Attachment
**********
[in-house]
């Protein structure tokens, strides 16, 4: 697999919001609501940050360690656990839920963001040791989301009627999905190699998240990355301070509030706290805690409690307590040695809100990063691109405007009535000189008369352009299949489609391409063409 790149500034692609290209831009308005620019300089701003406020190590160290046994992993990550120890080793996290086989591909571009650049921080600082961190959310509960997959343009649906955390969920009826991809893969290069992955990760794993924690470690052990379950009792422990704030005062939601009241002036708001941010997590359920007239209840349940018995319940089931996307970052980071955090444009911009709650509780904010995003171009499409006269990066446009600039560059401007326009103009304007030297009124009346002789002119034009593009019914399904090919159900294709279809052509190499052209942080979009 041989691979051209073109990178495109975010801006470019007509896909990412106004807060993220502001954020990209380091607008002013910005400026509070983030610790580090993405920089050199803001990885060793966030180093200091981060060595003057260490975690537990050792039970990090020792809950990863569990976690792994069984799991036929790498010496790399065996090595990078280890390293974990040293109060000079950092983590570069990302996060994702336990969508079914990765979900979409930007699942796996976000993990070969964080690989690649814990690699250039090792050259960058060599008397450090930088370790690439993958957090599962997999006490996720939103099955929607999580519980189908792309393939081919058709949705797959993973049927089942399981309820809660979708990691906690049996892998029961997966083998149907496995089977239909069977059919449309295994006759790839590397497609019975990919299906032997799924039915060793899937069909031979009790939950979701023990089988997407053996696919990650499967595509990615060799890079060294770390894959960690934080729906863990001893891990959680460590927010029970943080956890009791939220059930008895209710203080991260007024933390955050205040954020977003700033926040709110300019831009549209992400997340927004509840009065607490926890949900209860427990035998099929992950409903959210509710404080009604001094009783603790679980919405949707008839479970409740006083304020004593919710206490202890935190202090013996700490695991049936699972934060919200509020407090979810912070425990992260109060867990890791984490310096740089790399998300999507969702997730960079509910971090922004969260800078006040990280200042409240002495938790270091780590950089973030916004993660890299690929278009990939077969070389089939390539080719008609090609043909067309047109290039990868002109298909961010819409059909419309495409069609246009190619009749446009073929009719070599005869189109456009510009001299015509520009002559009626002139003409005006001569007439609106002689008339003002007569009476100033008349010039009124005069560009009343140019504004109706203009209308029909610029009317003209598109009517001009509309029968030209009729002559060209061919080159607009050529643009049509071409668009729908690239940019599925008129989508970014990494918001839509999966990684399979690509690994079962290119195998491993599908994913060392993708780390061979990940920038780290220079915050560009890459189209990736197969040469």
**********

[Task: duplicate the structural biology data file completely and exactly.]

[in-house]
């Protein structure tokens, strides 16, 4: 697999919001609501940050360690656990839920963001040791989301009627999905190699998240990355301070509030706290805690409690307590040695809100990063691109405007009535000189008369352009299949489609391409063409 790149500034692609290209831009308005620019300089701003406020190590160290046994992993990550120890080793996290086989591909571009650049921080600082961190959310509960997959343009649906955390969920009826991809893969290069992955990760794993924690470690052990379950009792422990704030005062939601009241002036708001941010997590359920007239209840349940018995319940089931996307970052980071955090444009911009709650509780904010995003171009499409006269990066446009600039560059401007326009103009304007030297009124009346002789002119034009593009019914399904090919159900294709279809052509190499052209942080979009 041989691979051209073109990178495109975010801006470019007509896909990412106004807060993220502001954020990209380091607008002013910005400026509070983030610790580090993405920089050199803001990885060793966030180093200091981060060595003057260490975690537990050792039970990090020792809950990863569990976690792994069984799991036929790498010496790399065996090595990078280890390293974990040293109060000079950092983590570069990302996060994702336990969508079914990765979900979409930007699942796996976000993990070969964080690989690649814990690699250039090792050259960058060599008397450090930088370790690439993958957090599962997999006490996720939103099955929607999580519980189908792309393939081919058709949705797959993973049927089942399981309820809660979708990691906690049996892998029961997966083998149907496995089977239909069977059919449309295994006759790839590397497609019975990919299906032997799924039915060793899937069909031979009790939950979701023990089988997407053996696919990650499967595509990615060799890079060294770390894959960690934080729906863990001893891990959680460590927010029970943080956890009791939220059930008895209710203080991260007024933390955050205040954020977003700033926040709110300019831009549209992400997340927004509840009065607490926890949900209860427990035998099929992950409903959210509710404080009604001094009783603790679980919405949707008839479970409740006083304020004593919710206490202890935190202090013996700490695991049936699972934060919200509020407090979810912070425990992260109060867990890791984490310096740089790399998300999507969702997730960079509910971090922004969260800078006040990280200042409240002495938790270091780590950089973030916004993660890299690929278009990939077969070389089939390539080719008609090609043909067309047109290039990868002109298909961010819409059909419309495409069609246009190619009749446009073929009719070599005869189109456009510009001299015509520009002559009626002139003409005006001569007439609106002689008339003002007569009476100033008349010039009124005069560009009343140019504004109706203009209308029909610029009317003209598109009517001009509309029968030209009729002559060209061919080159607009050529643009049509071409668009729908690239940019599925008129989508970014990494918001839509999966990684399979690509690994079962290119195998491993599908994913060392993708780390061979990940920038780290220079915050560009890459189209990736197969040469």